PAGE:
So, with Auburn set to battle No. 2-ranked Alabama on Saturday, the Tigers decided to remind the Crimson Tide of the infamous “kick six” that took place in the 2013 Iron Bowl.

There was just one second on the clock when Bama missed a field goal that Chris Davis returned from the back of the end zone for a walk-off touchdown.

Auburn is just making sure that the play, though two years ago, is still fresh in Alabama’s mind.

[Twitter, YouTube]

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Bill Cubit, Illinois Agree to New Contract: Latest Details, Comments, Reaction

The University of Illinois removed the interim tag from Bill Cubit Saturday by signing him to a two-year deal that officially made him the head football coach of the Fighting Illini.

The school announced the decision in a press release and revealed that the 62-year-old former head coach at Western Michigan will earn $1.2 million per season.

According to the release, interim athletics director Paul Kowalczyk praised what Cubit has done since stepping in for Tim Beckman, who was fired prior to the season due to alleged mistreatment of players:

Bill has stepped in during an extremely difficult period and done an outstanding job in leading our football program since August. Our student-athletes have responded in a positive manner and we feel he is the best person at this time to be the head coach. We wanted to allow Bill to make decisions regarding the program as the head coach without the interim title, and lead the Fighting Illini into Saturday's game without speculation.'s Tom VanHaaren believes it is a positive move for Illinois in terms of establishing some level of familiarity moving forward:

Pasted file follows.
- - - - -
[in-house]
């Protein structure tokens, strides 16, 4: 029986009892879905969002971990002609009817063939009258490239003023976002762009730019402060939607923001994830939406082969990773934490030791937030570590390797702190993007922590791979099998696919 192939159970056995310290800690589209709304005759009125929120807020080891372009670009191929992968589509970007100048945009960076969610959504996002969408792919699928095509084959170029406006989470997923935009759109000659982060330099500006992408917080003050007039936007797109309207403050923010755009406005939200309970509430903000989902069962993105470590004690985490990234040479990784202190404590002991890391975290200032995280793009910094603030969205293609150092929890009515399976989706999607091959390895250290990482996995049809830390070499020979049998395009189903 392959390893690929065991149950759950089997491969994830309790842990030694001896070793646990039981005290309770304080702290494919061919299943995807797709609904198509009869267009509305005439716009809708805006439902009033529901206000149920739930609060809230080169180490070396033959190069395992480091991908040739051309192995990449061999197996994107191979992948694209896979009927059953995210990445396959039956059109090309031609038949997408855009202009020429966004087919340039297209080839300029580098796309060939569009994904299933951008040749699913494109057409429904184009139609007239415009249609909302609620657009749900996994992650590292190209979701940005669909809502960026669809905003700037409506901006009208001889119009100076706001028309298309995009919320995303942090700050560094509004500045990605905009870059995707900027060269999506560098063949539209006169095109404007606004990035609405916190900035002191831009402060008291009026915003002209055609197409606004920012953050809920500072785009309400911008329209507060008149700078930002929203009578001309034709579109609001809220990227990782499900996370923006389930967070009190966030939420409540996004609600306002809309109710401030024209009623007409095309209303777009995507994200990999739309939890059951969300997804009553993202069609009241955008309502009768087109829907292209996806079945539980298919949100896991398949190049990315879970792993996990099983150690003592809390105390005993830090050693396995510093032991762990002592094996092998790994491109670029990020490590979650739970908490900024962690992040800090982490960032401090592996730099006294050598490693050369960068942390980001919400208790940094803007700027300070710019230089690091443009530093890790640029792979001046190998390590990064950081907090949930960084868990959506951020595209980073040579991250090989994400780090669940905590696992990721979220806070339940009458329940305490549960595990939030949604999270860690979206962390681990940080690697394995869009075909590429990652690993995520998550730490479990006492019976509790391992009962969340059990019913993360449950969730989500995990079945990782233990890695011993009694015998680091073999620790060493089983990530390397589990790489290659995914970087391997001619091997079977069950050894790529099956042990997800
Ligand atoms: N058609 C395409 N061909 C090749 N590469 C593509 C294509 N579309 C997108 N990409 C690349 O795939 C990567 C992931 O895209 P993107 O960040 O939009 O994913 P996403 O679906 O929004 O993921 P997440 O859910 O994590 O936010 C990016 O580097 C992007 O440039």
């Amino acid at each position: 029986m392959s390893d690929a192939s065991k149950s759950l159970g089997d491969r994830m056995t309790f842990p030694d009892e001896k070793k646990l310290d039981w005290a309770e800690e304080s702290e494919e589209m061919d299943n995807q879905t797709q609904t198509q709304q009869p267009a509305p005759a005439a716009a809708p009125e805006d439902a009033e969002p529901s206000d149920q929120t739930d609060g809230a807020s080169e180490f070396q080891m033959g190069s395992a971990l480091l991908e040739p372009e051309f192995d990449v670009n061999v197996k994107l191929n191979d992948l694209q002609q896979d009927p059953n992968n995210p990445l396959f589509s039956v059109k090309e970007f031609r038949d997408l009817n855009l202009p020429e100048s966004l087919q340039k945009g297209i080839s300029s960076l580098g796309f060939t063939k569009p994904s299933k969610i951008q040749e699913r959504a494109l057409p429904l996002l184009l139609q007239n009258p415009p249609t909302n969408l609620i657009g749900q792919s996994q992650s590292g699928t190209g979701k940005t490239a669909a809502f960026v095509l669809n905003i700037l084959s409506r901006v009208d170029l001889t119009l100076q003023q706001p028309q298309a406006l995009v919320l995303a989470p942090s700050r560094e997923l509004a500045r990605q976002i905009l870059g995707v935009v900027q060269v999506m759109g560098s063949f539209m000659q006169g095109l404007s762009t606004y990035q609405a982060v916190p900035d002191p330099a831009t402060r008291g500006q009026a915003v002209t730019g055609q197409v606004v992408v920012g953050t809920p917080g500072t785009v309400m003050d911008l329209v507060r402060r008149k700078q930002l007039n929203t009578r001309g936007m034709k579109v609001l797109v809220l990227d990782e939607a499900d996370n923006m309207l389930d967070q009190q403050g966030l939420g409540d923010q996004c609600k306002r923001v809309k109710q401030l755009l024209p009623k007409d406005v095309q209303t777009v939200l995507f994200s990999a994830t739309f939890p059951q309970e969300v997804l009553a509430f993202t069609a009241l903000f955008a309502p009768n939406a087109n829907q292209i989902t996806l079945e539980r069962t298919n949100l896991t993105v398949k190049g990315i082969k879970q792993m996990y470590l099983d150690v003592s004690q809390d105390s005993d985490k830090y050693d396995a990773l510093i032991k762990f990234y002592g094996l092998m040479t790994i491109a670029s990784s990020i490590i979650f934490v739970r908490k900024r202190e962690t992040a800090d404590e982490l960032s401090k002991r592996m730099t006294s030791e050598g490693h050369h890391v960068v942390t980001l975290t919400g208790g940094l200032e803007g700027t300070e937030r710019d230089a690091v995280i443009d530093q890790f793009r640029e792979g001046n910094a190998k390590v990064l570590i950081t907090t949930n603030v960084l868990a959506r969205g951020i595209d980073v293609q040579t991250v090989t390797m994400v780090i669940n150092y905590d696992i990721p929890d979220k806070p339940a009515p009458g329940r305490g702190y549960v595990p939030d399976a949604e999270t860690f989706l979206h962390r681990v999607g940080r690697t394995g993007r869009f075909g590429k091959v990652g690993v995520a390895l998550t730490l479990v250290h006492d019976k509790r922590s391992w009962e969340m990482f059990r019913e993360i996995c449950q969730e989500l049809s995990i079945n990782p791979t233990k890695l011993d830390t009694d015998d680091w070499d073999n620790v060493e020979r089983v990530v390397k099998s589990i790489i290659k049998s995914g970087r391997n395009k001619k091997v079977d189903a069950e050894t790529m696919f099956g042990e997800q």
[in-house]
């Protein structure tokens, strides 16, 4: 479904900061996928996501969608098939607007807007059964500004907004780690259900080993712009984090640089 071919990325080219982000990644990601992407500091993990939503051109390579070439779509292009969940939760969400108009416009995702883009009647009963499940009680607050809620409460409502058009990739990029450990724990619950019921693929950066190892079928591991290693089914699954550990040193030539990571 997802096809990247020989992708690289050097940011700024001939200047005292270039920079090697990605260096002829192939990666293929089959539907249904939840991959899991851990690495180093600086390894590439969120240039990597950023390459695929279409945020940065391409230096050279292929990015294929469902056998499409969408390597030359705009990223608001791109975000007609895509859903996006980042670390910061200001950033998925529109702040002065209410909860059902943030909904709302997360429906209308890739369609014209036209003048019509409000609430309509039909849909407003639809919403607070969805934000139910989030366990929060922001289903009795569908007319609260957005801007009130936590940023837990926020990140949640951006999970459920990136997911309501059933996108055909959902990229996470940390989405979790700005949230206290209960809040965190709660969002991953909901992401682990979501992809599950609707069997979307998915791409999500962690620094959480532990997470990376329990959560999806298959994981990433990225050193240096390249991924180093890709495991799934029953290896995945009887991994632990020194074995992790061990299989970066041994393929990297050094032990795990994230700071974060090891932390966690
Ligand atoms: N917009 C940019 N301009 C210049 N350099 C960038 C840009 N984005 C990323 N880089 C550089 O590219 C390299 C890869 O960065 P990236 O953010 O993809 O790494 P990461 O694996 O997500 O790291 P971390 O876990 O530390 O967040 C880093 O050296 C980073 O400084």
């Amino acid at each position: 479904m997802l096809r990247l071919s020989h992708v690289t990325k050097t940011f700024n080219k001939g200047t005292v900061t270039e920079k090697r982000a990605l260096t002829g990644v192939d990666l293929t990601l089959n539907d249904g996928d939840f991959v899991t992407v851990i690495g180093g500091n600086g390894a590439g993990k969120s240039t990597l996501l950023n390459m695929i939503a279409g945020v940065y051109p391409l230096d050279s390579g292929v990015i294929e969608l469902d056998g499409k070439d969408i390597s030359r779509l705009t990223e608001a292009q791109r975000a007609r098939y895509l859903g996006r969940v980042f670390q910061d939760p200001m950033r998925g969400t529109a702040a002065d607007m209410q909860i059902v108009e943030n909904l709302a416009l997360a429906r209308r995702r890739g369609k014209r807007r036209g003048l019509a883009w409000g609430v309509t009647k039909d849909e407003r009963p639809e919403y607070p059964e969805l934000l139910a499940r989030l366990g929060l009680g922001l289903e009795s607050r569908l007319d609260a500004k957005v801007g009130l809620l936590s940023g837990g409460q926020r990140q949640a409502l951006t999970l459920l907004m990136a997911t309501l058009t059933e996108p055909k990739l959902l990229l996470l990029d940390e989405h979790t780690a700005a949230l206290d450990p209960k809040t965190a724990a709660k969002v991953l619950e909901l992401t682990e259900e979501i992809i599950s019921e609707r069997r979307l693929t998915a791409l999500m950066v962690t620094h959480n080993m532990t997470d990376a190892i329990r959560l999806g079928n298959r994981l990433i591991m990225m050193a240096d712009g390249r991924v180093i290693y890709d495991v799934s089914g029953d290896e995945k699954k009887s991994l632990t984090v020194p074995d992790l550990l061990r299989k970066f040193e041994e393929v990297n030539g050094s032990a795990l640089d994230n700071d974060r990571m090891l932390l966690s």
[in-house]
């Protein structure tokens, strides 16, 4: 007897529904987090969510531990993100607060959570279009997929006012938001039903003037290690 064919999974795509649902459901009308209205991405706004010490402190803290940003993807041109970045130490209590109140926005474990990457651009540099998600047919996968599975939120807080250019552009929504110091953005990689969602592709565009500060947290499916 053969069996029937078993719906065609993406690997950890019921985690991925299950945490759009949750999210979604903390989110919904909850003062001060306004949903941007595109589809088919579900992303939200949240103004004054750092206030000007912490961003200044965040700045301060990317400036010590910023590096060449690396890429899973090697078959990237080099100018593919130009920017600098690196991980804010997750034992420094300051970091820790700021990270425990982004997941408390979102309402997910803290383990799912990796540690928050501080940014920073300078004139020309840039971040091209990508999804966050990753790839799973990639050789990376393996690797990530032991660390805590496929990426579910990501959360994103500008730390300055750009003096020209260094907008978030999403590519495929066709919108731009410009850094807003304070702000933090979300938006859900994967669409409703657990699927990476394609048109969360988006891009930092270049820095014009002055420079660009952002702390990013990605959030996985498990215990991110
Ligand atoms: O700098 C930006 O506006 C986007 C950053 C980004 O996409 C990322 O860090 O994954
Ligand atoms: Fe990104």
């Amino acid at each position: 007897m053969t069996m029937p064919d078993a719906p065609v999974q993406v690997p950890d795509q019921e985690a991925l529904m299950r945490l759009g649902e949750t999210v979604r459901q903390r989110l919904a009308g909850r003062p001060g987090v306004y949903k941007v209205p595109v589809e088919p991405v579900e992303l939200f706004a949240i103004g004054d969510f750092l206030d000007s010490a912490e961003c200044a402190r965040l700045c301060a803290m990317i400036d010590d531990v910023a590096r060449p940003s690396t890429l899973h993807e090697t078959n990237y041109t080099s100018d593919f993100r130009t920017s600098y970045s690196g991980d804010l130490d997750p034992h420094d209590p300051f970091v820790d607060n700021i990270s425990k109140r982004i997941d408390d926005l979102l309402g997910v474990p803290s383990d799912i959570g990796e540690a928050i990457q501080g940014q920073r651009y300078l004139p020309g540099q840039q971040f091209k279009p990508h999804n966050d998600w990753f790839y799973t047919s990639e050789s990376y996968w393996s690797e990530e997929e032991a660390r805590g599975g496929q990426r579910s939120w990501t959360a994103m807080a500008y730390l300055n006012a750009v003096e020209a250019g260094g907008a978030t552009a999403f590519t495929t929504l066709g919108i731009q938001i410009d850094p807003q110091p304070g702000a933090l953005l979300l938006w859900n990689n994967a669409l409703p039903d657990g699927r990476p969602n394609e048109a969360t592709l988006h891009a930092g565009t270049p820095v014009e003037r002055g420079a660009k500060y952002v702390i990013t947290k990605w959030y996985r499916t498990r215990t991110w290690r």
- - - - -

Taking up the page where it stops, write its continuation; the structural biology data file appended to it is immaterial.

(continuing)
Tom Fornelli of CBS Sports isn't so sure, though:

The Fighting Illini are 5-6 this season, and they have a chance to become bowl-eligible if they can upset No. 17 Northwestern at home Saturday.

Cubit went 51-47 during his previous stint as a head coach at Western Michigan, and he led the Broncos to three bowl appearances.

He served as an offensive coordinator at Illinois in 2013 and 2014 before becoming interim head coach just prior to the 2015 season, and the Fighting Illini brass were impressed enough with his performance to keep him on board.

Cubit has done well under very difficult circumstances, but a two-year deal doesn't give him a great deal of security.

It appears as though he is working under a trial run, which means there will be a great deal of pressure on his shoulders to show marked improvement in 2016.


Follow @MikeChiari on Twitter.

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Florida State Congratulates Retiring VT Coach Frank Beamer in Virginia Paper

This is pure class.

With longtime Virginia Tech coach Frank Beamer set to retire at the end of the season, Florida State bought an ad in the Roanoke Times to honor him.

“Thank you for your outstanding contributions to college football and the ACC,” the page reads, along with a picture of Beamer and FSU coach Jimbo Fisher.

Sometimes sportsmanship can get lost in such a competitive sport, but not in this case.

Well done, FSU.

[Twitter, h/t CBS Sports]